February 16, 2017

Serving the Public Good: WPA Honors Crano’s Research and Advocacy

William Crano, who has devoted his career to promoting social justice through research and advocacy, especially in the areas of drug abuse and disease prevention, has been named the 2017 recipient of the Social Responsibility Award by the Western Psychological Association (WPA).

Holder of the Oskamp Chair, Distinguished Professorship in Psychology in the university’s Division of Behavioral & Organizational Sciences (DBOS), Crano was notified of his selection by Claremont McKenna College Professor Mark Costanzo, who chairs the WPA’s awards and fellows committee.

The WPA, which was founded in 1921, gives the award to an individual “in recognition of substantial and influential work that facilitates peace, freedom, social justice, and/or protection of this planet’s natural environment,” according to Costanzo.

The committee’s vote for Crano was unanimous, he said.

For CGU’s Stewart Donaldson, who nominated Crano for the award, Crano’s work—both inside and outside the classroom—has been characterized by an urgent sense of duty to the public good on a global scale.

“Professor Crano is a social psychologist who has dedicated his career to using science to improve the public good,” explained Donaldson, who serves as dean of the School of Social Science, Policy & Evaluation, which houses DBOS. “He could easily have chosen to spend his career as a psychological scientist focused on basic research questions, but he chose to also use psychological science to improve the world. We are thrilled that the WPA is honoring him with this well-deserved recognition.”

The author of more than 20 books and 200 articles focused on persuasion, attitude change, and prevention, Crano is a fellow of the American Psychological Association and the American Psychological Society, and he has served as Chair of the executive committee for the Society for Experimental Social Psychology.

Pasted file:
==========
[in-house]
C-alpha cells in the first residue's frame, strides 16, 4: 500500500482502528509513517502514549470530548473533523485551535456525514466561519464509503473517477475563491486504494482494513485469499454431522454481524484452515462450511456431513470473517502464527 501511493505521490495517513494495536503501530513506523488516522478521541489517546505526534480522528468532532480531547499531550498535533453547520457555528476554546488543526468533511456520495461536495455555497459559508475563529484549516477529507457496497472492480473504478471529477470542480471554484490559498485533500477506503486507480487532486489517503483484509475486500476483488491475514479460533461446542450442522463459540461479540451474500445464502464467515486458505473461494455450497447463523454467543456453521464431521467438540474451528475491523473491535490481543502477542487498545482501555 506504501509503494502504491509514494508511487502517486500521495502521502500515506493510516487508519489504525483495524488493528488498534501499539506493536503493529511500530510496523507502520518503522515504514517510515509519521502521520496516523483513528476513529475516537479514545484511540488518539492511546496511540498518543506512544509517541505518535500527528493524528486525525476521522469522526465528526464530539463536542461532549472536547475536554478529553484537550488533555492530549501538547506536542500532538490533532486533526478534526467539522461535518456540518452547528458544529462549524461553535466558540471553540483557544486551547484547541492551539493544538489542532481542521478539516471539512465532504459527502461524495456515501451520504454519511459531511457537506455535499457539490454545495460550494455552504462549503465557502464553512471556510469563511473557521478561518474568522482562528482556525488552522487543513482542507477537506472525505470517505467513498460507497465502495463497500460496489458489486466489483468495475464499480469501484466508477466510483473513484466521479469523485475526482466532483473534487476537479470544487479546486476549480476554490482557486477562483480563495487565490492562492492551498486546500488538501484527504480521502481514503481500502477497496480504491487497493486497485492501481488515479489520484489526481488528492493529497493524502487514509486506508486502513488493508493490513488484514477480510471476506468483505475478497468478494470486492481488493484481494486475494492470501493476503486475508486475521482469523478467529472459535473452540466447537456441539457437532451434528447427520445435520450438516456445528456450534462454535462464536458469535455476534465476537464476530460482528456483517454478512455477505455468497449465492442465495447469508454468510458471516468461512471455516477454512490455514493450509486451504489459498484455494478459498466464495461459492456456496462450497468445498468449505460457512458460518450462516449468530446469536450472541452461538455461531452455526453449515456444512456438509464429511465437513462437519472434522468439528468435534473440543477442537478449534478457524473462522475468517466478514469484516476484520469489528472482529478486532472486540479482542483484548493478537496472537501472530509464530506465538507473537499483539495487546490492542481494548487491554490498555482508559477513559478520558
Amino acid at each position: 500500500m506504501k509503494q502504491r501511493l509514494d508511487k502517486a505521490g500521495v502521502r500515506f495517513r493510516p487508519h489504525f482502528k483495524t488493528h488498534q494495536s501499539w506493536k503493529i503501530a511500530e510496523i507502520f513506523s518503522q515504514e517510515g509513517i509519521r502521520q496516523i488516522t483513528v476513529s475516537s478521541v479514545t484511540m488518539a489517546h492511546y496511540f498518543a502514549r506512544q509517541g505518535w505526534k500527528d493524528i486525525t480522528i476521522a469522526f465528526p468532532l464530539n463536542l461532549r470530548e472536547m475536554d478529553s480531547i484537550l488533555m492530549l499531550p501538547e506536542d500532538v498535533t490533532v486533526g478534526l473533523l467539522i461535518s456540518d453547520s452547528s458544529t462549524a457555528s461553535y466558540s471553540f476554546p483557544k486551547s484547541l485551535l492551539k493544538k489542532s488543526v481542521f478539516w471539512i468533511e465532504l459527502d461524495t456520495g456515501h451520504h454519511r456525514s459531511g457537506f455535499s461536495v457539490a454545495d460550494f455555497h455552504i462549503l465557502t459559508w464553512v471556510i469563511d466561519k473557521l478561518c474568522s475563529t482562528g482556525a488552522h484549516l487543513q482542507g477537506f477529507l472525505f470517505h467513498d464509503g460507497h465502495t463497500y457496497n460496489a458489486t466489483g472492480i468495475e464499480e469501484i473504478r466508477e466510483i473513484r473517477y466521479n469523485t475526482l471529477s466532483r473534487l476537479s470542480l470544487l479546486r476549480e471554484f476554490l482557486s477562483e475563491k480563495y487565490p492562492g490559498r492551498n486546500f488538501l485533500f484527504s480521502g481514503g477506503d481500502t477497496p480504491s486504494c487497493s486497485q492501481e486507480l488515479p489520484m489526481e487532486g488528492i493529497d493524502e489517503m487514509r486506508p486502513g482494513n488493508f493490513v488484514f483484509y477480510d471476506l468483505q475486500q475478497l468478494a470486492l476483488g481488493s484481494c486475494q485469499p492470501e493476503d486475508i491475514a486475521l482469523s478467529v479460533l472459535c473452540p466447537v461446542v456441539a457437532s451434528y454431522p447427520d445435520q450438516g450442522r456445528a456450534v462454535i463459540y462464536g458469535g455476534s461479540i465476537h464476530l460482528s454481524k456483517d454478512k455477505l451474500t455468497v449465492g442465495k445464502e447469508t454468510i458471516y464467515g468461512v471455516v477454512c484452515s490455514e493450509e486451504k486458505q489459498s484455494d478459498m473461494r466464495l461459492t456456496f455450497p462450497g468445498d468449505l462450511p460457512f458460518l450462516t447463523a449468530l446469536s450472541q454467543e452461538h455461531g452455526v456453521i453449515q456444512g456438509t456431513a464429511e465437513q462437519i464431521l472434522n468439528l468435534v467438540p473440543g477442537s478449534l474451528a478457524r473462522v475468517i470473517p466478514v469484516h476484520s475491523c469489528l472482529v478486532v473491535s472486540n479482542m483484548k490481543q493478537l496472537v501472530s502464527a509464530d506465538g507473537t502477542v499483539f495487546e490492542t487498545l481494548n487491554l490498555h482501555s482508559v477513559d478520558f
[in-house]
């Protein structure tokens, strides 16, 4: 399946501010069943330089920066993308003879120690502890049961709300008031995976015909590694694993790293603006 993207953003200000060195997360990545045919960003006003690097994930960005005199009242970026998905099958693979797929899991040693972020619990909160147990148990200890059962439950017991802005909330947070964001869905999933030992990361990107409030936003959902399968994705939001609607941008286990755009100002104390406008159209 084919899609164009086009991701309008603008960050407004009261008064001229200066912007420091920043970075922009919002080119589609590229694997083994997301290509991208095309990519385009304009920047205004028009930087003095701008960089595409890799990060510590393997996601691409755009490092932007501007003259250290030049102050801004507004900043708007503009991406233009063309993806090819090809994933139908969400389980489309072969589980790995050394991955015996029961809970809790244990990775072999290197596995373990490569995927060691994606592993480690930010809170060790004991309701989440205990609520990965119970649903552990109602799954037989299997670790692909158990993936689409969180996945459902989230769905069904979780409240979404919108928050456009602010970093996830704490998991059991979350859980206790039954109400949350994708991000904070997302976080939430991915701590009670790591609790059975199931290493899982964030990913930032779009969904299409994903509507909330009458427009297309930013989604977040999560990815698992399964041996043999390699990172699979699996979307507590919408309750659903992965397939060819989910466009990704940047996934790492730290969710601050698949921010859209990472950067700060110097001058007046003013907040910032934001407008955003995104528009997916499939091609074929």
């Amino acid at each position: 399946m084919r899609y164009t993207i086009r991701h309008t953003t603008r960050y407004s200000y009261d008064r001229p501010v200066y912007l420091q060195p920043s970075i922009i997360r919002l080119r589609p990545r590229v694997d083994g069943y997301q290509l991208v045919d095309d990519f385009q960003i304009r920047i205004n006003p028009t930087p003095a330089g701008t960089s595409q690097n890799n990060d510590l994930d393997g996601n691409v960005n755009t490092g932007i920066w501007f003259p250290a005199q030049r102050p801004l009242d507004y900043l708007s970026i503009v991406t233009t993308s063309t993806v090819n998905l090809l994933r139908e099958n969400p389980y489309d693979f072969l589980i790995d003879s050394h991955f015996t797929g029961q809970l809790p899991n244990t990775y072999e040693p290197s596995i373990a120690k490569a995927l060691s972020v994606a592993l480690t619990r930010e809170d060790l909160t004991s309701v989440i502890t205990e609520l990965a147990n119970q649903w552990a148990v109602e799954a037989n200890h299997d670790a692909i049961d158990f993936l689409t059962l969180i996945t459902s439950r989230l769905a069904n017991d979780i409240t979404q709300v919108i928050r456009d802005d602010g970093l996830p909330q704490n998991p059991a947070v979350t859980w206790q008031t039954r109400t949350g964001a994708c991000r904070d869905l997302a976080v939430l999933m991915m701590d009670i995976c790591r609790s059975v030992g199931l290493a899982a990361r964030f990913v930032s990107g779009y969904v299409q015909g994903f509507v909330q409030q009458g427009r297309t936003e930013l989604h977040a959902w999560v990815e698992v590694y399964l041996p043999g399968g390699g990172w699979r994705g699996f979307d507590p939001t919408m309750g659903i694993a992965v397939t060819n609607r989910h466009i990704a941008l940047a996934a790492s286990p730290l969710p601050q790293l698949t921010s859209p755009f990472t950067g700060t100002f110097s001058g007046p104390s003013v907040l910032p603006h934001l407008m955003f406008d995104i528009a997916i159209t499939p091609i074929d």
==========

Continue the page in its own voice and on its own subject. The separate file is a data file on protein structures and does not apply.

Currently he also serves as an advisor to the United Nations Office on Drugs and Crime and is a former advisor to the U.S. Surgeon General.

While other people approach social justice in only local terms—focusing on the problems solely in one’s own backyard—Crano has continued to produce work that grows from that figurative backyard to transcend borders even as he continues to work locally with the Pomona Unified School District on HIV-AIDS and substance abuse prevention.

“Many of the problems we face in society are not bound by place,” said Crano upon receiving the award. “Substance abuse is not confined to a single area of the world, nor is the spread of disease through ignorance and neglect. If you have the means to mitigate some of these problems, their solution becomes available to everyone, locally, nationally, and internationally.”

When education about Ebola was limited in West Africa, for example, Crano joined forces with WiredInternational, a nonprofit health information organization, to strengthen and improve education channels in that region. When Crano sought a venue for addressing how the media can play a positive role in drug abuse education, he chose a platform connected with the United Nations Office on Drugs and Crime, the State Department, and the National Institute on Drug Abuse.

“It doesn’t matter where you practice your craft—if you succeed, your solutions become a part of the ‘general fund.’ I like to go to where I can have the greatest impact, where the problems are most severe. In the case of drug use, that’s overseas, in places like Pakistan and Afghanistan,” he added. “And there’s a bit of selfishness involved too, because if it’s happening ‘over there,’ it’s certainly coming here, and it’s important to stop it before it does.”

In addition, over the course of nearly 50 years, Crano has held numerous academic appointments, including teaching posts at Michigan State University, Texas A&M, the University of Arizona, and CGU.

His research has been cited on approximately 6,800 occasions and his textbook Principles and Methods of Social Research remains a vital standard in undergraduate and graduate-level courses examining psychological research methods.

Crano will receive the WPA Social Responsibility Award at an upcoming ceremony this spring. Previous recipients of the award include UC Irvine’s Roxane Cohen Silver, UC Berkeley’s Dacher Keltner, Oregon’s Anthony Biglan, San Diego State University’s Elizabeth Klonoff, and CGU’s Allen Omoto and Stuart Oskamp.